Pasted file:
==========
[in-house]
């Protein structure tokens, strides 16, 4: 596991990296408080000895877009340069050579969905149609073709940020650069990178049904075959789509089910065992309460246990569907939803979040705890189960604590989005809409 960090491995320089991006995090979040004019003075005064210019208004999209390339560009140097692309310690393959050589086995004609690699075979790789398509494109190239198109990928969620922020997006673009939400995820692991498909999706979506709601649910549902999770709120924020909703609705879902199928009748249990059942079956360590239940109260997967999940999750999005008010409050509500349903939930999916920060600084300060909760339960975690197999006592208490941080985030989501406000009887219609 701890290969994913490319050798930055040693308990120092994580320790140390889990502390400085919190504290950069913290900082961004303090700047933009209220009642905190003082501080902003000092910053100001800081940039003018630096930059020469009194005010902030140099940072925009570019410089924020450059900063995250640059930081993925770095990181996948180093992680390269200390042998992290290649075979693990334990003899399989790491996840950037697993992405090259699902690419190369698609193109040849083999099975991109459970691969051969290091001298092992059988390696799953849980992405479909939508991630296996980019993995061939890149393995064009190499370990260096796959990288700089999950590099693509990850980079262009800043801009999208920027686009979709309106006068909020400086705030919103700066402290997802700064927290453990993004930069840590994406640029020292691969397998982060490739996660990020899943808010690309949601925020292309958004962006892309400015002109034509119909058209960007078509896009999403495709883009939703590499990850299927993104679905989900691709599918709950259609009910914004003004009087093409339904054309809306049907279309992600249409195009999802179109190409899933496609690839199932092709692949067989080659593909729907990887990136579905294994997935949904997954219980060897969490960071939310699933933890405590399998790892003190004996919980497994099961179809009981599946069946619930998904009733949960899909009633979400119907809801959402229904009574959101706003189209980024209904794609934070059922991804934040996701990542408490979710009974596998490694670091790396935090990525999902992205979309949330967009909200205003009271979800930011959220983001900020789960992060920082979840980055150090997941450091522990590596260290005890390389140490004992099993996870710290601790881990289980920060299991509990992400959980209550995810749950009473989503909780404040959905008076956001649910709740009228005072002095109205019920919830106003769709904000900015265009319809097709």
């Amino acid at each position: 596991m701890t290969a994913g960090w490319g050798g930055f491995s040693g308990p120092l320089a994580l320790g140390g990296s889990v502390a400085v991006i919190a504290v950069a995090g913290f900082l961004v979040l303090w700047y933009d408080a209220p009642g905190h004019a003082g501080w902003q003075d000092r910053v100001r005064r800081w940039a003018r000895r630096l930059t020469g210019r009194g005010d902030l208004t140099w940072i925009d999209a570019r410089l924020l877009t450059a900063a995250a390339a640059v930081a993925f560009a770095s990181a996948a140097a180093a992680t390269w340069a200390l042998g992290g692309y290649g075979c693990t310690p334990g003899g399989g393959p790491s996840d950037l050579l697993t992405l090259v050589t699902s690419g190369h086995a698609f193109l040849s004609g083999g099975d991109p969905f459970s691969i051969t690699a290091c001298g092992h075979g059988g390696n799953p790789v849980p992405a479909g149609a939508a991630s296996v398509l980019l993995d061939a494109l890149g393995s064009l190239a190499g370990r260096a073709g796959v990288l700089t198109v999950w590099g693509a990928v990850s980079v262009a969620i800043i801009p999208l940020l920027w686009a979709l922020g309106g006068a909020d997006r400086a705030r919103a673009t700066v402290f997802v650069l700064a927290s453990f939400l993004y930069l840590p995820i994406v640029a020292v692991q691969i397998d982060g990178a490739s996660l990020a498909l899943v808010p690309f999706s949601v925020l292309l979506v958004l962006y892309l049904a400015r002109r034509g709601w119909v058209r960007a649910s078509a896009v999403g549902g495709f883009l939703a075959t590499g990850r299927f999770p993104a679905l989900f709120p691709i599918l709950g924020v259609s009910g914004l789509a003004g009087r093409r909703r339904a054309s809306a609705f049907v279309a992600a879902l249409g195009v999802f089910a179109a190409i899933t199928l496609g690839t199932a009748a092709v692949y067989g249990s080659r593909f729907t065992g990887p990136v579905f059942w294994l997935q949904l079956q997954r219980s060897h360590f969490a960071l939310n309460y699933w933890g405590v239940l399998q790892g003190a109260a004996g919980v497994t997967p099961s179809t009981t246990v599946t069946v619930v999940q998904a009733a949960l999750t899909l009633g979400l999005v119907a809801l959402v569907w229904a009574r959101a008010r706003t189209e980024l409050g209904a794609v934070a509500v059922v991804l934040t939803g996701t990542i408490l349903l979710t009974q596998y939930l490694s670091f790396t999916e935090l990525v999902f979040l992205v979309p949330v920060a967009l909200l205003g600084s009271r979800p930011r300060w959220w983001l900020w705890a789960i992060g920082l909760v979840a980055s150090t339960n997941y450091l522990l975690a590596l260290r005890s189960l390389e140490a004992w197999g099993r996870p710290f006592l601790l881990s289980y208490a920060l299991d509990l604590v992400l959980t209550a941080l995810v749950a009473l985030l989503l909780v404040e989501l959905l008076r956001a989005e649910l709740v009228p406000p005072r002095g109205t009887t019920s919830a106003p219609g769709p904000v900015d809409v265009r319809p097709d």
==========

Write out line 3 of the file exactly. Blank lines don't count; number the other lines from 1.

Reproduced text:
């Amino acid at each position: 596991m701890t290969a994913g960090w490319g050798g930055f491995s040693g308990p120092l320089a994580l320790g140390g990296s889990v502390a400085v991006i919190a504290v950069a995090g913290f900082l961004v979040l303090w700047y933009d408080a209220p009642g905190h004019a003082g501080w902003q003075d000092r910053v100001r005064r800081w940039a003018r000895r630096l930059t020469g210019r009194g005010d902030l208004t140099w940072i925009d999209a570019r410089l924020l877009t450059a900063a995250a390339a640059v930081a993925f560009a770095s990181a996948a140097a180093a992680t390269w340069a200390l042998g992290g692309y290649g075979c693990t310690p334990g003899g399989g393959p790491s996840d950037l050579l697993t992405l090259v050589t699902s690419g190369h086995a698609f193109l040849s004609g083999g099975d991109p969905f459970s691969i051969t690699a290091c001298g092992h075979g059988g390696n799953p790789v849980p992405a479909g149609a939508a991630s296996v398509l980019l993995d061939a494109l890149g393995s064009l190239a190499g370990r260096a073709g796959v990288l700089t198109v999950w590099g693509a990928v990850s980079v262009a969620i800043i801009p999208l940020l920027w686009a979709l922020g309106g006068a909020d997006r400086a705030r919103a673009t700066v402290f997802v650069l700064a927290s453990f939400l993004y930069l840590p995820i994406v640029a020292v692991q691969i397998d982060g990178a490739s996660l990020a498909l899943v808010p690309f999706s949601v925020l292309l979506v958004l962006y892309l049904a400015r002109r034509g709601w119909v058209r960007a649910s078509a896009v999403g549902g495709f883009l939703a075959t590499g990850r299927f999770p993104a679905l989900f709120p691709i599918l709950g924020v259609s009910g914004l789509a003004g009087r093409r909703r339904a054309s809306a609705f049907v279309a992600a879902l249409g195009v999802f089910a179109a190409i899933t199928l496609g690839t199932a009748a092709v692949y067989g249990s080659r593909f729907t065992g990887p990136v579905f059942w294994l997935q949904l079956q997954r219980s060897h360590f969490a960071l939310n309460y699933w933890g405590v239940l399998q790892g003190a109260a004996g919980v497994t997967p099961s179809t009981t246990v599946t069946v619930v999940q998904a009733a949960l999750t899909l009633g979400l999005v119907a809801l959402v569907w229904a009574r959101a008010r706003t189209e980024l409050g209904a794609v934070a509500v059922v991804l934040t939803g996701t990542i408490l349903l979710t009974q596998y939930l490694s670091f790396t999916e935090l990525v999902f979040l992205v979309p949330v920060a967009l909200l205003g600084s009271r979800p930011r300060w959220w983001l900020w705890a789960i992060g920082l909760v979840a980055s150090t339960n997941y450091l522990l975690a590596l260290r005890s189960l390389e140490a004992w197999g099993r996870p710290f006592l601790l881990s289980y208490a920060l299991d509990l604590v992400l959980t209550a941080l995810v749950a009473l985030l989503l909780v404040e989501l959905l008076r956001a989005e649910l709740v009228p406000p005072r002095g109205t009887t019920s919830a106003p219609g769709p904000v900015d809409v265009r319809p097709d």